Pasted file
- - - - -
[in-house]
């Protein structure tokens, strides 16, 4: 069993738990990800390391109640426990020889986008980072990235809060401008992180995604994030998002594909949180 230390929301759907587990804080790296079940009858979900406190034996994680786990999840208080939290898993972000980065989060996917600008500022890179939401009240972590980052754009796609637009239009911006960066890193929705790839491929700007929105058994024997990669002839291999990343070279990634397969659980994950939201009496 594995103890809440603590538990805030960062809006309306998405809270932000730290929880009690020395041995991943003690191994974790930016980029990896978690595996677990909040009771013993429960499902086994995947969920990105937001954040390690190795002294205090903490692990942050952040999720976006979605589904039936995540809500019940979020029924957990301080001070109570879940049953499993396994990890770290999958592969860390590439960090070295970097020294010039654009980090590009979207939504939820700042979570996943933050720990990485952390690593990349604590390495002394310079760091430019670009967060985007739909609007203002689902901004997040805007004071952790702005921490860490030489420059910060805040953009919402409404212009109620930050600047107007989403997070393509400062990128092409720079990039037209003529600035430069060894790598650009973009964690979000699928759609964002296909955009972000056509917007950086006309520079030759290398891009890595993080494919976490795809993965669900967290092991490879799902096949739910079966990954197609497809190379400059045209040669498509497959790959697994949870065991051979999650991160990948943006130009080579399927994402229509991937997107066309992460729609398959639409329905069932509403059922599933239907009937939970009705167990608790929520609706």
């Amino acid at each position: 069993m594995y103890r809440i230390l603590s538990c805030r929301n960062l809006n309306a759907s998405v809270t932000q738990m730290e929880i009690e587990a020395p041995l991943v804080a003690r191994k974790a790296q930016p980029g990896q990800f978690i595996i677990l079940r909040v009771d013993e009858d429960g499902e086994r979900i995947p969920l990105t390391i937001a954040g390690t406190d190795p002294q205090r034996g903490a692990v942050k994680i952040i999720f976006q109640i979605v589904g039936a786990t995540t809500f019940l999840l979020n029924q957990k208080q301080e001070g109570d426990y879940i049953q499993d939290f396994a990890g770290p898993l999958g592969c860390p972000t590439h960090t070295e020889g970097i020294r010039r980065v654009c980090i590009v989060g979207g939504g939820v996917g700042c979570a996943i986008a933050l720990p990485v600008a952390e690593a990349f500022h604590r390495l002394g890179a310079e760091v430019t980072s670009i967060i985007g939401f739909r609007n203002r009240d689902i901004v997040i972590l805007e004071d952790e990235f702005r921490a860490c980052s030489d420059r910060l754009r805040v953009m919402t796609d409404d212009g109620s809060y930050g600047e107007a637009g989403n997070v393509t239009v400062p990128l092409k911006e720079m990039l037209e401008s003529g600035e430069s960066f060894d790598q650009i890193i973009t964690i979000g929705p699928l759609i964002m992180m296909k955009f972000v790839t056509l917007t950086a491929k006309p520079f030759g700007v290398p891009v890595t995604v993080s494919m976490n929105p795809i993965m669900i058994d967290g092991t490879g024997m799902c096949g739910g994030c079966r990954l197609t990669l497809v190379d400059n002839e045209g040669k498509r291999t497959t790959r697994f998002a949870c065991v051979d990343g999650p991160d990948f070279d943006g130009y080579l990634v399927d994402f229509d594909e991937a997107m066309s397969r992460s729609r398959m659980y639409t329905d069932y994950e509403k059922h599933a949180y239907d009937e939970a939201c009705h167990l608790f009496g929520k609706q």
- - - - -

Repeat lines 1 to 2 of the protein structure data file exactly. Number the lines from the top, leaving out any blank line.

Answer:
[in-house]
């Protein structure tokens, strides 16, 4: 069993738990990800390391109640426990020889986008980072990235809060401008992180995604994030998002594909949180 230390929301759907587990804080790296079940009858979900406190034996994680786990999840208080939290898993972000980065989060996917600008500022890179939401009240972590980052754009796609637009239009911006960066890193929705790839491929700007929105058994024997990669002839291999990343070279990634397969659980994950939201009496 594995103890809440603590538990805030960062809006309306998405809270932000730290929880009690020395041995991943003690191994974790930016980029990896978690595996677990909040009771013993429960499902086994995947969920990105937001954040390690190795002294205090903490692990942050952040999720976006979605589904039936995540809500019940979020029924957990301080001070109570879940049953499993396994990890770290999958592969860390590439960090070295970097020294010039654009980090590009979207939504939820700042979570996943933050720990990485952390690593990349604590390495002394310079760091430019670009967060985007739909609007203002689902901004997040805007004071952790702005921490860490030489420059910060805040953009919402409404212009109620930050600047107007989403997070393509400062990128092409720079990039037209003529600035430069060894790598650009973009964690979000699928759609964002296909955009972000056509917007950086006309520079030759290398891009890595993080494919976490795809993965669900967290092991490879799902096949739910079966990954197609497809190379400059045209040669498509497959790959697994949870065991051979999650991160990948943006130009080579399927994402229509991937997107066309992460729609398959639409329905069932509403059922599933239907009937939970009705167990608790929520609706």